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  • Pushing Leaves Towards the Sun

  • A Survivor's Guilt Story
  • By: Mark L. Berry
  • Narrated by: Mark L. Berry, Alison Leston, Christopher Madden
  • Length: 7 hrs and 52 mins
  • Unabridged
  • Overall
    5 out of 5 stars 2
  • Performance
    5 out of 5 stars 2
  • Story
    5 out of 5 stars 2

When Oso is yanked off his motorcycle and killed by a closed parking lot chain, Billy feels guilty for having taught him to hop curbs and shortcut traffic lights. Billy's survivor's guilt drags him down a spiral of excessive alcohol, reckless driving, one-night stands, and body painting. He's now all too aware that life is short - play hard.

  • 5 out of 5 stars
  • Insightful exploration of loss, grief, and recovery

  • By Steve S on 03-16-16

Insightful exploration of loss, grief, and recovery

Overall
5 out of 5 stars
Performance
5 out of 5 stars
Story
5 out of 5 stars

Reviewed: 03-16-16

If you could sum up Pushing Leaves Towards the Sun in three words, what would they be?

Loss, grief, recovery

What was one of the most memorable moments of Pushing Leaves Towards the Sun?

The initial loss of Oso (and how this happens) is a strong hook into the story.

What does the narrators bring to the story that you wouldn’t experience if you just read the book?

Music!

If you could rename Pushing Leaves Towards the Sun, what would you call it?

I love the name. Wouldn't change it.

Any additional comments?

In Pushing Leaves Toward the Sun, Berry has taken a personal loss and turned it into an insightful exploration of what it means to grieve—and to move on. This story is very emotionally engaging, and the creative musical narrative that accompanies it only deepens the connection to the writing. This is a great read/listen for anyone dealing with loss…or just anyone period.

  • 13,760 Feet

  • My Personal Hole in the Sky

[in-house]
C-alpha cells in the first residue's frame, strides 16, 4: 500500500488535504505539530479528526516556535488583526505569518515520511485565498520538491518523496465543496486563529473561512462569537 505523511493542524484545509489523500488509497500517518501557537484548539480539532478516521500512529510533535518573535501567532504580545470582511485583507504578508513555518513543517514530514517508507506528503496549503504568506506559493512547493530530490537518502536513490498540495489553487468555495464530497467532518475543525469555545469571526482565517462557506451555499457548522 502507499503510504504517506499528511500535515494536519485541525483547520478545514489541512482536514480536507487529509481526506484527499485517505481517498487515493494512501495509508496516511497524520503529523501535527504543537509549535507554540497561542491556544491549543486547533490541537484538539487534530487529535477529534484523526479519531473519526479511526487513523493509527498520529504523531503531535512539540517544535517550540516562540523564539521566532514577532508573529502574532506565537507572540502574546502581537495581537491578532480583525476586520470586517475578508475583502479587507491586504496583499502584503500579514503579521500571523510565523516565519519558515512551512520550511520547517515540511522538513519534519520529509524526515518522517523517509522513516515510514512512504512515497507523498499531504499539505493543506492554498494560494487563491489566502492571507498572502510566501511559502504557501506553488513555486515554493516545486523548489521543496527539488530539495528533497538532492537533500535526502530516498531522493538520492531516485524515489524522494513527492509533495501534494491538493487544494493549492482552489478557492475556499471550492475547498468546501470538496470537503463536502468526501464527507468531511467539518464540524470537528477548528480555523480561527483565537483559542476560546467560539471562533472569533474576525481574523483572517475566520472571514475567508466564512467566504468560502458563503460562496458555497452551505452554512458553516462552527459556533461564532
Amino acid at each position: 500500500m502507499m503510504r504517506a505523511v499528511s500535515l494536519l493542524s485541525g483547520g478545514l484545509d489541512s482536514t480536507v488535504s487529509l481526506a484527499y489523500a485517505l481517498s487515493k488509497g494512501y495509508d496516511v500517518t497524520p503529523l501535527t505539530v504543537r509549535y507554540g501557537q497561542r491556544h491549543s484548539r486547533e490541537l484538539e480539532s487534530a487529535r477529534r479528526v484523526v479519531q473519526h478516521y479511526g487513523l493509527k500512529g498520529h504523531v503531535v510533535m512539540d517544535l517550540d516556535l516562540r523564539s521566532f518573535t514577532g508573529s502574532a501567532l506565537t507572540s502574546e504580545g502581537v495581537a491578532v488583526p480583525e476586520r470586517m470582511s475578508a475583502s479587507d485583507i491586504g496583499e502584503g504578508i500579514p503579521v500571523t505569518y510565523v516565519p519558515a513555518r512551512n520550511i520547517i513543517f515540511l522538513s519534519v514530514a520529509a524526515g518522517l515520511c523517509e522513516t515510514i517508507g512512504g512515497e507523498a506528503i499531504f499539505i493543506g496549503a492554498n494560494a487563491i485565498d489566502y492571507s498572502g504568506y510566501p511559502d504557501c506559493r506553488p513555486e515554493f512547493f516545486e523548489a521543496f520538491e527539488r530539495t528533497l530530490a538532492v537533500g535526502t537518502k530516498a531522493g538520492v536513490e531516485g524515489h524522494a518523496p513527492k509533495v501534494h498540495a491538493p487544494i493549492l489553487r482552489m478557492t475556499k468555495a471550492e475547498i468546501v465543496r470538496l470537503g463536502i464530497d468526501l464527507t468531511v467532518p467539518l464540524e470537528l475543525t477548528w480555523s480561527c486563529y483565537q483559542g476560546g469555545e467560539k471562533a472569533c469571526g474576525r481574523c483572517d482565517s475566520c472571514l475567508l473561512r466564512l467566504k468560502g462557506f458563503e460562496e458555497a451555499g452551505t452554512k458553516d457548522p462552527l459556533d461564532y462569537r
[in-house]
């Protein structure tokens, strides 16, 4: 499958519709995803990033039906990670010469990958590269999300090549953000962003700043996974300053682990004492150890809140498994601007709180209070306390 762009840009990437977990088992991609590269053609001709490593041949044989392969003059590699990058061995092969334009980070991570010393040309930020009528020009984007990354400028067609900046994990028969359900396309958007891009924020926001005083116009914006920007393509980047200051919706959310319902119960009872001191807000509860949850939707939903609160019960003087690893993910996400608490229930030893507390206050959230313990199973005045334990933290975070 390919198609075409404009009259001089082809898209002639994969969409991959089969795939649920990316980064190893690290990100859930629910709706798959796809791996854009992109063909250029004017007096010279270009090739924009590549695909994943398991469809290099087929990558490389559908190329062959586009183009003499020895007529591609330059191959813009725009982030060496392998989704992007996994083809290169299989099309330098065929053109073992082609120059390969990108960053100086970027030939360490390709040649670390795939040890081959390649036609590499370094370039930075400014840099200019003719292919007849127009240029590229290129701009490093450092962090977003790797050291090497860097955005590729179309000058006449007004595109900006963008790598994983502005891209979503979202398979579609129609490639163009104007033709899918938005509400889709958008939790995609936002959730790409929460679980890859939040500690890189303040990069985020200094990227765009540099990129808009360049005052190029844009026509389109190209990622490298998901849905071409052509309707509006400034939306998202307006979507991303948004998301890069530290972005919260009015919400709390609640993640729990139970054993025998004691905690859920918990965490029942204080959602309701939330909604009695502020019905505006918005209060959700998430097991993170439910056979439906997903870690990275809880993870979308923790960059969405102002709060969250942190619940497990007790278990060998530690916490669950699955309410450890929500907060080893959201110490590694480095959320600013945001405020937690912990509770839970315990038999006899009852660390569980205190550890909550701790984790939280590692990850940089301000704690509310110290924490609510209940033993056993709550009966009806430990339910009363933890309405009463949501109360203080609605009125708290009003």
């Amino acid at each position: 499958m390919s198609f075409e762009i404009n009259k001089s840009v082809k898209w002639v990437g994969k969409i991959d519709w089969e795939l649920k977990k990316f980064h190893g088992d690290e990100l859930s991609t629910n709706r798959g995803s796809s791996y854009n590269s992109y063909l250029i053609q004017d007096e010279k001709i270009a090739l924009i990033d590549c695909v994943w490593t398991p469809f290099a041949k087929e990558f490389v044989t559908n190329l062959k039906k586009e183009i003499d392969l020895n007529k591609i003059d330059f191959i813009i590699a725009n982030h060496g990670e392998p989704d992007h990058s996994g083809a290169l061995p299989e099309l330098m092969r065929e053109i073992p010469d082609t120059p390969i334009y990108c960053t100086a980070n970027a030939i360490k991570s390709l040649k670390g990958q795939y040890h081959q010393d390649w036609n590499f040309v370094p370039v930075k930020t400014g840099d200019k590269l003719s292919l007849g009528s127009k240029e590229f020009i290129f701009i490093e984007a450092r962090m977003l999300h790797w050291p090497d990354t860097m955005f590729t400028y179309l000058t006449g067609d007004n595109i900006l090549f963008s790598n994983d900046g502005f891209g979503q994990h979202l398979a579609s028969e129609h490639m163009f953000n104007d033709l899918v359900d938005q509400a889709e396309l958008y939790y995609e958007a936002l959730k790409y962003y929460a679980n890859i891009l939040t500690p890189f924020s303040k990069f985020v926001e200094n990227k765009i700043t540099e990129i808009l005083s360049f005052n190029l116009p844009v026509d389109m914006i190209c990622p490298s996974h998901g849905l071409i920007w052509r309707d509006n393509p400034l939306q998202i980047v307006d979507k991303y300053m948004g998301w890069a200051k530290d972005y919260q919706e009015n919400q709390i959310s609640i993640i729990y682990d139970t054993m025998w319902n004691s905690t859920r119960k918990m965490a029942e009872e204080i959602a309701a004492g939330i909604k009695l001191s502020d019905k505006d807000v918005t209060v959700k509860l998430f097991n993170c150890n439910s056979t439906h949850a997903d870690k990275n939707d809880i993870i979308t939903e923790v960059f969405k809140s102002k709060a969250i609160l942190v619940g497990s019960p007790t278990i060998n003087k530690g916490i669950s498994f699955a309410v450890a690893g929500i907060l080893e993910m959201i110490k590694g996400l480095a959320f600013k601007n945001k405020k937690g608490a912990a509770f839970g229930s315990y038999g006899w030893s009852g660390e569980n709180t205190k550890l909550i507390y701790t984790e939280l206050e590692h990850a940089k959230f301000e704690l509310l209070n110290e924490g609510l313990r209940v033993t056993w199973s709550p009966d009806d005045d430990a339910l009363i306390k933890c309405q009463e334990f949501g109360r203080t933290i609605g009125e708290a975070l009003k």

• By: Mark L. Berry
  • Narrated by: Mark L. Berry
  • Length: 15 hrs and 2 mins
  • Unabridged
  • Overall
    4 out of 5 stars 23
  • Performance
    4 out of 5 stars 23
  • Story
    4.5 out of 5 stars 23

The 747 that went up whole and came down in 876 pieces invaded every part of my life. My only consolation is that, without being able to turn around, she never saw the giant hole where the rest of the aircraft should have been. It was an oblong oval opening to the tumbling sky, bordered by torn cables, shredded aluminum aircraft skin, sheared beams, and spars, and accented with sparking severed wires.

  • 1 out of 5 stars
  • Unusual format

  • By Teresa on 01-13-16

Highly Impactful Memoir

Overall
5 out of 5 stars
Performance
5 out of 5 stars
Story
5 out of 5 stars

Reviewed: 04-22-15

Would you recommend this audiobook to a friend? If so, why?

I would recommend this book. Memoirs should be impactful, and this one truly delivers. The depth of tragedy in Mark’s life is nearly bottomless—he loses his younger brother, his mother, and finally his fiancé. All in some of the worst ways imaginable. He captures the loss and solitude of this abyss with a bevvy of efficient and powerful lines, such as, “Just by existing, I drove darkness into the hearts of my friends through the simplest interactions.”

How do you escape from this? Well, he does. And it takes a full memoir to describe it. Like the planes he pilots, Mark has spent a good part of his life rising above turbulent skies. He captures you in the process of moving on. We see him cut his teeth as a pilot and human being in parallel, and in the process, we get a fascinating view behind locked doors.

13,760 Feet is a thought-provoking story about tragedy and triumph, but mostly about the space between. And it does a riveting job of capturing this battleground.

1 of 2 people found this review helpful